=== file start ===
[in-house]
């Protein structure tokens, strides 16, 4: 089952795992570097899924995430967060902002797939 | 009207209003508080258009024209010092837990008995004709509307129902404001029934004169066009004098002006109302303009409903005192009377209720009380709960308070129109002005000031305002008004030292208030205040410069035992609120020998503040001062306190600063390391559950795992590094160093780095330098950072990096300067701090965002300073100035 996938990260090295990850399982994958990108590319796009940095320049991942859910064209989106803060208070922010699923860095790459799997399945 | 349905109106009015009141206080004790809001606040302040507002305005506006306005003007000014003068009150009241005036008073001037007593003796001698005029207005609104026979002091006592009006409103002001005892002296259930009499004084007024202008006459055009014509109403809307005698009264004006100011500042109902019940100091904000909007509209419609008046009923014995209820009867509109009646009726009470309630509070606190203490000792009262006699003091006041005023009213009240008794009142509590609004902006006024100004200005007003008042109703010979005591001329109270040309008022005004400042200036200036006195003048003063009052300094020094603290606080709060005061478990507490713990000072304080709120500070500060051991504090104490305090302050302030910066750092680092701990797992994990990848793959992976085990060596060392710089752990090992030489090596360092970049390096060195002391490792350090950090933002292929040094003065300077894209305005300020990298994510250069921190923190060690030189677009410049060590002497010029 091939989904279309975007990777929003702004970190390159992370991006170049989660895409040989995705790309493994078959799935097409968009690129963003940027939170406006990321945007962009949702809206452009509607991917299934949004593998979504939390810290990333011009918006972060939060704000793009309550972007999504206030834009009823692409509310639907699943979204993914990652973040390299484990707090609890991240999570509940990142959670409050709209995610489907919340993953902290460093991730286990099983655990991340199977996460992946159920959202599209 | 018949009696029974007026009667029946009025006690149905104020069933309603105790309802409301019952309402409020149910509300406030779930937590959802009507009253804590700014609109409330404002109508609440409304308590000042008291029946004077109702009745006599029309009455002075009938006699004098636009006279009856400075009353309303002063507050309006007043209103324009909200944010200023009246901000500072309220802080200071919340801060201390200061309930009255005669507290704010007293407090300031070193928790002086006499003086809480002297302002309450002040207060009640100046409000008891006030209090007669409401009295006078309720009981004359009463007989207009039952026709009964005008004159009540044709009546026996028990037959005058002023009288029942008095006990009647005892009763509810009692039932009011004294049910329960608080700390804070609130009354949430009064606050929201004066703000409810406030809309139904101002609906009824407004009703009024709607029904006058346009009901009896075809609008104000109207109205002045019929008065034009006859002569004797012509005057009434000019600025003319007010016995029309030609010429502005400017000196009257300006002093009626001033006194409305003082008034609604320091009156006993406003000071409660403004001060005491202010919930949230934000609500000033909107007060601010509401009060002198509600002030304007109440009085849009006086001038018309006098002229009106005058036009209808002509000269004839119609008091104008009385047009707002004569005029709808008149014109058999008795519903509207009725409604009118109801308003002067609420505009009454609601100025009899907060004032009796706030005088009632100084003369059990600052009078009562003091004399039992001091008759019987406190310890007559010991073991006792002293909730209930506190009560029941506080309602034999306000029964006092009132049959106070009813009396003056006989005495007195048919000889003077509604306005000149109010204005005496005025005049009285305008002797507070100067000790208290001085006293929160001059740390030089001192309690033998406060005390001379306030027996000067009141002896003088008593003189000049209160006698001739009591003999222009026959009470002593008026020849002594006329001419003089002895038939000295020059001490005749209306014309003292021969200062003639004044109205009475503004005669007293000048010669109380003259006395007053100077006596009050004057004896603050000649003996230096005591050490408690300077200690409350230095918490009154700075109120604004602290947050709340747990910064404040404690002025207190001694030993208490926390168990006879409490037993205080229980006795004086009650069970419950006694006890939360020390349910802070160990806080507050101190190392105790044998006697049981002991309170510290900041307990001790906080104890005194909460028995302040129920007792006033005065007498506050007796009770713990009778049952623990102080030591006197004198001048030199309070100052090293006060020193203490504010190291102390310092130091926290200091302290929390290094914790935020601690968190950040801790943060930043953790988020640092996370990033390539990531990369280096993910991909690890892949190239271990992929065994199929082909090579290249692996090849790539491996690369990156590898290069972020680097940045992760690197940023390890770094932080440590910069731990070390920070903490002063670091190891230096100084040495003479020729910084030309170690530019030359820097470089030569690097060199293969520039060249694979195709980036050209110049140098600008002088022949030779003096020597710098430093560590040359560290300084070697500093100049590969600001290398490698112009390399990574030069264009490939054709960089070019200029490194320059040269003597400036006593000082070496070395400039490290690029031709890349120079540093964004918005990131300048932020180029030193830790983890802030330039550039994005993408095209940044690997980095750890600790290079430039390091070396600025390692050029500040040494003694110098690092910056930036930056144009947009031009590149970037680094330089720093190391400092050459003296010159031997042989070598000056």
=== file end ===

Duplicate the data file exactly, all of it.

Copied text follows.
[in-house]
């Protein structure tokens, strides 16, 4: 089952795992570097899924995430967060902002797939 | 009207209003508080258009024209010092837990008995004709509307129902404001029934004169066009004098002006109302303009409903005192009377209720009380709960308070129109002005000031305002008004030292208030205040410069035992609120020998503040001062306190600063390391559950795992590094160093780095330098950072990096300067701090965002300073100035 996938990260090295990850399982994958990108590319796009940095320049991942859910064209989106803060208070922010699923860095790459799997399945 | 349905109106009015009141206080004790809001606040302040507002305005506006306005003007000014003068009150009241005036008073001037007593003796001698005029207005609104026979002091006592009006409103002001005892002296259930009499004084007024202008006459055009014509109403809307005698009264004006100011500042109902019940100091904000909007509209419609008046009923014995209820009867509109009646009726009470309630509070606190203490000792009262006699003091006041005023009213009240008794009142509590609004902006006024100004200005007003008042109703010979005591001329109270040309008022005004400042200036200036006195003048003063009052300094020094603290606080709060005061478990507490713990000072304080709120500070500060051991504090104490305090302050302030910066750092680092701990797992994990990848793959992976085990060596060392710089752990090992030489090596360092970049390096060195002391490792350090950090933002292929040094003065300077894209305005300020990298994510250069921190923190060690030189677009410049060590002497010029 091939989904279309975007990777929003702004970190390159992370991006170049989660895409040989995705790309493994078959799935097409968009690129963003940027939170406006990321945007962009949702809206452009509607991917299934949004593998979504939390810290990333011009918006972060939060704000793009309550972007999504206030834009009823692409509310639907699943979204993914990652973040390299484990707090609890991240999570509940990142959670409050709209995610489907919340993953902290460093991730286990099983655990991340199977996460992946159920959202599209 | 018949009696029974007026009667029946009025006690149905104020069933309603105790309802409301019952309402409020149910509300406030779930937590959802009507009253804590700014609109409330404002109508609440409304308590000042008291029946004077109702009745006599029309009455002075009938006699004098636009006279009856400075009353309303002063507050309006007043209103324009909200944010200023009246901000500072309220802080200071919340801060201390200061309930009255005669507290704010007293407090300031070193928790002086006499003086809480002297302002309450002040207060009640100046409000008891006030209090007669409401009295006078309720009981004359009463007989207009039952026709009964005008004159009540044709009546026996028990037959005058002023009288029942008095006990009647005892009763509810009692039932009011004294049910329960608080700390804070609130009354949430009064606050929201004066703000409810406030809309139904101002609906009824407004009703009024709607029904006058346009009901009896075809609008104000109207109205002045019929008065034009006859002569004797012509005057009434000019600025003319007010016995029309030609010429502005400017000196009257300006002093009626001033006194409305003082008034609604320091009156006993406003000071409660403004001060005491202010919930949230934000609500000033909107007060601010509401009060002198509600002030304007109440009085849009006086001038018309006098002229009106005058036009209808002509000269004839119609008091104008009385047009707002004569005029709808008149014109058999008795519903509207009725409604009118109801308003002067609420505009009454609601100025009899907060004032009796706030005088009632100084003369059990600052009078009562003091004399039992001091008759019987406190310890007559010991073991006792002293909730209930506190009560029941506080309602034999306000029964006092009132049959106070009813009396003056006989005495007195048919000889003077509604306005000149109010204005005496005025005049009285305008002797507070100067000790208290001085006293929160001059740390030089001192309690033998406060005390001379306030027996000067009141002896003088008593003189000049209160006698001739009591003999222009026959009470002593008026020849002594006329001419003089002895038939000295020059001490005749209306014309003292021969200062003639004044109205009475503004005669007293000048010669109380003259006395007053100077006596009050004057004896603050000649003996230096005591050490408690300077200690409350230095918490009154700075109120604004602290947050709340747990910064404040404690002025207190001694030993208490926390168990006879409490037993205080229980006795004086009650069970419950006694006890939360020390349910802070160990806080507050101190190392105790044998006697049981002991309170510290900041307990001790906080104890005194909460028995302040129920007792006033005065007498506050007796009770713990009778049952623990102080030591006197004198001048030199309070100052090293006060020193203490504010190291102390310092130091926290200091302290929390290094914790935020601690968190950040801790943060930043953790988020640092996370990033390539990531990369280096993910991909690890892949190239271990992929065994199929082909090579290249692996090849790539491996690369990156590898290069972020680097940045992760690197940023390890770094932080440590910069731990070390920070903490002063670091190891230096100084040495003479020729910084030309170690530019030359820097470089030569690097060199293969520039060249694979195709980036050209110049140098600008002088022949030779003096020597710098430093560590040359560290300084070697500093100049590969600001290398490698112009390399990574030069264009490939054709960089070019200029490194320059040269003597400036006593000082070496070395400039490290690029031709890349120079540093964004918005990131300048932020180029030193830790983890802030330039550039994005993408095209940044690997980095750890600790290079430039390091070396600025390692050029500040040494003694110098690092910056930036930056144009947009031009590149970037680094330089720093190391400092050459003296010159031997042989070598000056």